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Daffodils: Lost Forever?

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Page 5 of Daffodils: Lost?
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SIDELIGHT, 1940

Rarest, indeed! We can’t find anyone else in the world who’s offering this classic poet’s narcissus by Northern Ireland’s immortal Guy Wilson – and who knows when we’ll be able to offer it again? As sturdy as a pint of Guinness, it has velvety white petals and a golden eye ringed in scarlet. 9 W-GOR, late blooming, 14-18”, zones 4a-7a(9bWC), from Holland. Last offered in 2015. A couple of friends in the ADS have questioned the authenticity of ‘Sidelight’ (which came to us from one of the Netherlands’ greatest daffodil collectors), so we’ve stopped selling it while we investigate further.


SIR WATKIN, 1868

True stock! After decades of confusion by US experts (including us), here at last is the true ‘Sir Watkin’. One of the most celebrated daffodils of all time, “The Welsh Peerless” has soft yellow petals that arch forward gracefully around a fluted, golden cup. Almost 70 years after it first rocked the garden world, expert John Wister wrote that it “holds its place well among the best of fine daffodils, and proves once more that we cannot wholly cast aside old favorites.” 2 Y-Y, 16-18”, 5a-8b(10bWC), from Holland. Last offered in 2013. Our grower is increasing his stock and we hope to offer it again soon. If you’d like to be notified the next time we offer this treasure, sign up for an email alert.


SOUTHERN QUEEN, 1927

Don’t be confused! This rare beauty is NOT just for the South. Its name refers to the Southern Hemisphere – New Zealand to be exact – where it was bred by the esteemed Sir Algernon P.W. Thomas. With a frilled trumpet of an unusual, soft, “buff yellow” set against ivory white petals, it’s subtle but a favorite of ours – and we hope you’ll give it a try. 2W-Y, 16-18”, zones 5a-8a(10bWC), from Holland. Last offered in 2009.


SULPHUR PHOENIX, CODLINS AND CREAM, 1820Rarest

With white and pale yellow petals, this is the much rarer, towheaded cousin of ‘Butter and Eggs’ (aka ‘Golden Phoenix’) and ‘Eggs and Bacon’ (aka ‘Orange Phoenix’). “Very chaste and beautiful,” said the Barr and Sons catalog of 1907, “much prized for bouquets.” Its folk name refers to a dessert of coddled (gently stewed or baked) coddlins (green or cooking apples) served with sweet cream. Aka ‘Silver Phoenix’, 4 W-Y, mid-season blooming, 18-20”, zones 5b-8a(10aWC), from Holland. Last offered in 2018. Our grower is increasing his stock and we hope to offer it again soon. If you’d like to be notified the next time we offer this treasure, sign up for an email alert.


SWANSDOWN, 1938

As lovely as its name, this rare, creamy white double has a distinctive shape. Six single outer petals frame a short central rosette all ruffled and frilled like a tiny carnation. It was bred by one of the 20th-century’s greatest daffodil connoisseurs at Scotland’s romantic Brodie Castle, where you can still see it growing today. 4 W-W, 16-18”, zones 5a-7b(9bWC), from Holland. Last offered in 2005. Unfortunately we’ve lost our grower and haven’t found another yet who can guarantee true stock. We’ll keep searching, though, and hope to offer it again soon. Stay tuned with our email newsletter.


SWEETNESS, 1939

One of the first winners of the ADS’s top honor, the Wister Award, ‘Sweetness’ has been called “the best daffodil for the South” – and it’s just as good north through zone 6. It’s vigorous and refined, with a fluted cup, thick, weather-proof petals, and the fragrance of its jonquil ancestors. 7 Y-Y, 16-18”, zones 6a-8b(10bWC), from Holland. See all of our Wister Award-winners. Last offered in 2016. Our grower is increasing his stock and we hope to offer it again soon. If you’d like to be notified the next time we offer this treasure, sign up for an email alert.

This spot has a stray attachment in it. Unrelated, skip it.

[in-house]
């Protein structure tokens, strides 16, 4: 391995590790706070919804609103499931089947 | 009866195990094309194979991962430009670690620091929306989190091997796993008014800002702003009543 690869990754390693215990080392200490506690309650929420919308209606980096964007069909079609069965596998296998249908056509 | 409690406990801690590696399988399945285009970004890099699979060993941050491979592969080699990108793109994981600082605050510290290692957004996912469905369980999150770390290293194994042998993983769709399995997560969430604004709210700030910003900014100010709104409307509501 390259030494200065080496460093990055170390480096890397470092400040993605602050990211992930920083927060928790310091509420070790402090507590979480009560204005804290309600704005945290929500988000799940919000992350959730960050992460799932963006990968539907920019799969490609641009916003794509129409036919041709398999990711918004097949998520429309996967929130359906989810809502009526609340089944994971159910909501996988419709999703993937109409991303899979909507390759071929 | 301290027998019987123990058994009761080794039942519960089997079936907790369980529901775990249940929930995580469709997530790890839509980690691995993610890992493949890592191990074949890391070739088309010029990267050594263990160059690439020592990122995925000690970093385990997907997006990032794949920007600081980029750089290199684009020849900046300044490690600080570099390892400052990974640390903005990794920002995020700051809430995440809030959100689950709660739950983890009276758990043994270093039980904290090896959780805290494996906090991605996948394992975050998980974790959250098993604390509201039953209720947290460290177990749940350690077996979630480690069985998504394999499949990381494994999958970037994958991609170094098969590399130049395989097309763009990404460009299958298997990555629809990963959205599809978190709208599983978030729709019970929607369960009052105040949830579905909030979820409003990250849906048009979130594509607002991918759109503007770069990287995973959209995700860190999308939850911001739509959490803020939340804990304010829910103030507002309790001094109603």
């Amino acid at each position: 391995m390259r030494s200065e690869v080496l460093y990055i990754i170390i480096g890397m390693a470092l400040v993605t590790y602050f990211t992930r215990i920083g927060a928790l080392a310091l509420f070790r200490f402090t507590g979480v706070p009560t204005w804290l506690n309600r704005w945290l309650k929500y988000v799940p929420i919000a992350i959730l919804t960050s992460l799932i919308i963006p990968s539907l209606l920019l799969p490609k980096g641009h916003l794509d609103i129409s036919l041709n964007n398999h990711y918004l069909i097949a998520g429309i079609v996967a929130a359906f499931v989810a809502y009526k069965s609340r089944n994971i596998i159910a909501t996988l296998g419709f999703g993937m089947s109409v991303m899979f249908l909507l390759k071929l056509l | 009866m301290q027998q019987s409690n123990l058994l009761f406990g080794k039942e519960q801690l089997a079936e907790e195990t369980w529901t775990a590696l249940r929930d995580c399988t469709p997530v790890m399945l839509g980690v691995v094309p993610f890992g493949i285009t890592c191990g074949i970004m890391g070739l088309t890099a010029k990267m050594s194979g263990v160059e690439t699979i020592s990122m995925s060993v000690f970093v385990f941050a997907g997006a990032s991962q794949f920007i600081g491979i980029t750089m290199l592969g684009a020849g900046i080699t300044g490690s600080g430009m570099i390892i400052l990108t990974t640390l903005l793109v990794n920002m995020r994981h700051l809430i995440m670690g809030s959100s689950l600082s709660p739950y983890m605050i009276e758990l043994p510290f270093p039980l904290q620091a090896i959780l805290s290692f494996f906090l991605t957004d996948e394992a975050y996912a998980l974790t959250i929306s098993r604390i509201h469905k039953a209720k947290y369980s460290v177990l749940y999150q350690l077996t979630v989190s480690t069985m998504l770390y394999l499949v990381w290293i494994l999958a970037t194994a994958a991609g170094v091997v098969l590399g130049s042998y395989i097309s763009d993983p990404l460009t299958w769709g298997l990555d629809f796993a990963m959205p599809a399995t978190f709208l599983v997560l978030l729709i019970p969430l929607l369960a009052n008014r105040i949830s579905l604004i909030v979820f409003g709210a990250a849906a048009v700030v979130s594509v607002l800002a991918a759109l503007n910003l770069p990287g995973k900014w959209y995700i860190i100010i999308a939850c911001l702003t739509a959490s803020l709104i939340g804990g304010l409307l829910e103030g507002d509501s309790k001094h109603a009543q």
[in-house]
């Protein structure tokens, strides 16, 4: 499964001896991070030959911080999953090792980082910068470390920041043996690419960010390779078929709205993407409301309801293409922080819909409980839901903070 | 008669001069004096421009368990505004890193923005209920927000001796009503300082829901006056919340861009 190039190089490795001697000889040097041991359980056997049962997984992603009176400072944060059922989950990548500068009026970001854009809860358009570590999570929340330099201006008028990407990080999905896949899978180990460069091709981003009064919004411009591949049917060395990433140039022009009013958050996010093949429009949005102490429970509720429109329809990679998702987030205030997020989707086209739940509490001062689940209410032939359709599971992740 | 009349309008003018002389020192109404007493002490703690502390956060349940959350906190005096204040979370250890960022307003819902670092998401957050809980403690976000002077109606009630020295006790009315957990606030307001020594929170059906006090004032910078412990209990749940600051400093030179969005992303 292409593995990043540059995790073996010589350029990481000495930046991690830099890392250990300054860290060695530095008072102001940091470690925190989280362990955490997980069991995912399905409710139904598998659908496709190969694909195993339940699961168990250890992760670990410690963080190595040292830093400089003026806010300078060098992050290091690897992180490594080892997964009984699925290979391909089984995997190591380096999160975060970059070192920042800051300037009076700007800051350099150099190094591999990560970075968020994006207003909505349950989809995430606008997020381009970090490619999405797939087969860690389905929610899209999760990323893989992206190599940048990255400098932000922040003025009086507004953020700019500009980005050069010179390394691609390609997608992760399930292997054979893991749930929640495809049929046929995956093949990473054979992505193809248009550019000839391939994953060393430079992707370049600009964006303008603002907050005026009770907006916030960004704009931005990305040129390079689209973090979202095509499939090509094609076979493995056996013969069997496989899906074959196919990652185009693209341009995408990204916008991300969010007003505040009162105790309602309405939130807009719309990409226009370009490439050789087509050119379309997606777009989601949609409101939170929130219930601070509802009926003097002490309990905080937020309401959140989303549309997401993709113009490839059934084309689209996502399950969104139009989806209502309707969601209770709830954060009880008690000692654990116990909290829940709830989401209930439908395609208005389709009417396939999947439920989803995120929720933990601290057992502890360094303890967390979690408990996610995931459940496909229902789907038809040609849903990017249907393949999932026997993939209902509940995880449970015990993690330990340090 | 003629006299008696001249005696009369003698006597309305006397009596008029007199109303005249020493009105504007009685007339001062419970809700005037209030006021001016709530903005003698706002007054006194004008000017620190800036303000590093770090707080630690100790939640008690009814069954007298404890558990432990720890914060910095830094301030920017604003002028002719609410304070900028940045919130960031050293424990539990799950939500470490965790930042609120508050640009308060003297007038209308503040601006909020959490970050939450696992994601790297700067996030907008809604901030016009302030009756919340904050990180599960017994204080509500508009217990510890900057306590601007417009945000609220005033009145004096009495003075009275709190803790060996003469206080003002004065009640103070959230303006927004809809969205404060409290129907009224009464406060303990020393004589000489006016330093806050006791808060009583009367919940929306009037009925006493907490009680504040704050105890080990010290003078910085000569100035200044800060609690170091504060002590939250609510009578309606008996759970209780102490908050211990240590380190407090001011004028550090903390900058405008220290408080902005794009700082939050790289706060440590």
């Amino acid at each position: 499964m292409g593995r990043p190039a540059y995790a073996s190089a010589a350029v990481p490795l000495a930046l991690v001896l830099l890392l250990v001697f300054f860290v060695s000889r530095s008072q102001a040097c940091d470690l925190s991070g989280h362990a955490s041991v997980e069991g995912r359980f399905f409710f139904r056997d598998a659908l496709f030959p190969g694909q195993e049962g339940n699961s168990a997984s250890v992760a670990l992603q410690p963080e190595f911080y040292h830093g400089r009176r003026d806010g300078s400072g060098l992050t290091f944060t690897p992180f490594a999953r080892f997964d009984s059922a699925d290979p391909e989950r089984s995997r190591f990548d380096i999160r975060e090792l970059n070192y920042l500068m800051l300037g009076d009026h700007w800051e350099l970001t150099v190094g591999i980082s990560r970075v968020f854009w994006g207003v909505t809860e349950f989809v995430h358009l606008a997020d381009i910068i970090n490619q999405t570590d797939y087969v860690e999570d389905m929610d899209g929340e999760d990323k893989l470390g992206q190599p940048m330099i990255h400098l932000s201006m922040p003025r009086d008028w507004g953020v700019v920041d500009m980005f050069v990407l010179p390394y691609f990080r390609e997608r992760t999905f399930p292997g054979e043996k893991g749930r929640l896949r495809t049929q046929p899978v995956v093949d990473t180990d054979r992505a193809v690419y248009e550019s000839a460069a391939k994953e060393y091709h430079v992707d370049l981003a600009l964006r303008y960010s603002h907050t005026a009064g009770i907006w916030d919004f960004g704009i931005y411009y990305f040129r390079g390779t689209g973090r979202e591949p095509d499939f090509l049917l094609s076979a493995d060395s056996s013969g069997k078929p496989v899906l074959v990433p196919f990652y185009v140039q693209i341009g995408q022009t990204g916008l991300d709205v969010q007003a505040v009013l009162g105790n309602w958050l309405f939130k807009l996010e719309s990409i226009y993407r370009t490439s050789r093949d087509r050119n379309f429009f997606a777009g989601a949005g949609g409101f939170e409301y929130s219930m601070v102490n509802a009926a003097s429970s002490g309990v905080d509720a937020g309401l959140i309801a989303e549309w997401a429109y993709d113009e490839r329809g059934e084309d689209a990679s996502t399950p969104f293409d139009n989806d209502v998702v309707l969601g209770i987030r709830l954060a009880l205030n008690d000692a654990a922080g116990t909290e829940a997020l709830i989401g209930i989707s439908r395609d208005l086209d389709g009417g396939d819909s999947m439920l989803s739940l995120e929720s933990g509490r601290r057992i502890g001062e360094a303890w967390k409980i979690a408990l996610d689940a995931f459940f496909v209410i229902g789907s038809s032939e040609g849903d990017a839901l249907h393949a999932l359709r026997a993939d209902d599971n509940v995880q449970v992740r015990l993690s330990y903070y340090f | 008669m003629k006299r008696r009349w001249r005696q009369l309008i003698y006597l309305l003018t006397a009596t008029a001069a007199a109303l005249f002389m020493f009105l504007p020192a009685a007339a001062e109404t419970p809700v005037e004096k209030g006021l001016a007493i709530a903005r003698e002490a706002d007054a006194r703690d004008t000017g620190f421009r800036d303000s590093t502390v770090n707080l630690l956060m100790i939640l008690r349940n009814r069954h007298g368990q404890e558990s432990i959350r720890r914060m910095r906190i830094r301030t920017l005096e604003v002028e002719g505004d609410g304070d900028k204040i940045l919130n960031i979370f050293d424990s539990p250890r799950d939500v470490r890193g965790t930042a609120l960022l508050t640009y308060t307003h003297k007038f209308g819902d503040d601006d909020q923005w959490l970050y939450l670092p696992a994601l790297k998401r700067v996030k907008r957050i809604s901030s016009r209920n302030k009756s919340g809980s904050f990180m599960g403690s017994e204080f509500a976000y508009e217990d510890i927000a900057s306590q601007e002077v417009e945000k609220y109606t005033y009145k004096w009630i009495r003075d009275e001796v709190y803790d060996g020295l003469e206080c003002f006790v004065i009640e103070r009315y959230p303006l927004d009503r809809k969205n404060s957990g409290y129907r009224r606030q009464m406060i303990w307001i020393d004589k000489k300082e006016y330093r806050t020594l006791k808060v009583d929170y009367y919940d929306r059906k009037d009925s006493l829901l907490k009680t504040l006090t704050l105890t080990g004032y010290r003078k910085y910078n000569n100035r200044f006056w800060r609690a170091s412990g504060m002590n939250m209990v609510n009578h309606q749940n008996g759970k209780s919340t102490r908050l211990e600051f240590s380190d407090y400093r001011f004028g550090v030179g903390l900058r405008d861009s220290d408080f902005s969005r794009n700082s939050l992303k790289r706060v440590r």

N. x intermedius, TEXAS STAR, 1816

An enduring, cottage-garden classic in the South, this tough little wildflower was once painted by Redouté for Napoleon’s garden-loving Empress Josephine. It’s a wild cross of N. jonquilla and N. tazetta – so of course it’s fragrant – and through the years its many names have included ‘Etoile d’Or’ and “the Cowslip Cupped.” 13 Y-Y, 16-18”, zones 6b-8b(10bWC), from Texas. Last offered in 2010. We may offer it again periodically, or we could special order it for you.


TREVITHIAN, 1927

“Pre-eminent” and “breath-taking,” Scott Ogden raves about this “refined, modern Campernelle” in Garden Bulbs for the South. It’s “stunningly fragrant,” he says, and – maybe best of all – a few bulbs “will multiply tenfold in three or four years.” With 2-3 neatly rounded flowers per stem, its late-mid blooms extend the jonquil season’s joys. 7 Y-Y, 18-20”, zones 6a-8b(10bWC), from Holland. Last offered in 2017. ‘Trevithian’ seems to be commercially extinct, but we’ll keep searching for it!


VERGER, 1930

Since the Middle Ages, mace-carrying vergers have led the grandest processions, hence the name of this majestic daffodil which looks like a pheasant’s-eye but blooms weeks earlier. With stainless petals and a cup as brilliant as a cathedral window, it’s a daffodil to look forward to year after year after year. 3W-R, 18-20”, zones 4a-7b(9bWC), from Holland. Last offered in 2013.


VICTORIA, 1897

Named for the Queen and “especially noted for its vanilla-like perfume,” this cream and gold Victorian trumpet was a favorite for decades in the flower markets of London (Kirby, 1909). Its petals are gracefully waved and its bright trumpet is richly frilled. In the 1920s, one bulb of ‘Victoria’ which bloomed with its trumpet split into strips became the beginning of modern split-corona daffodils. 1 W-Y, 18-20” early blooming, zones 5a-7b(9bWC) from Holland. Last offered in 2005. We lost our grower and haven’t found another who offers authentic stock.


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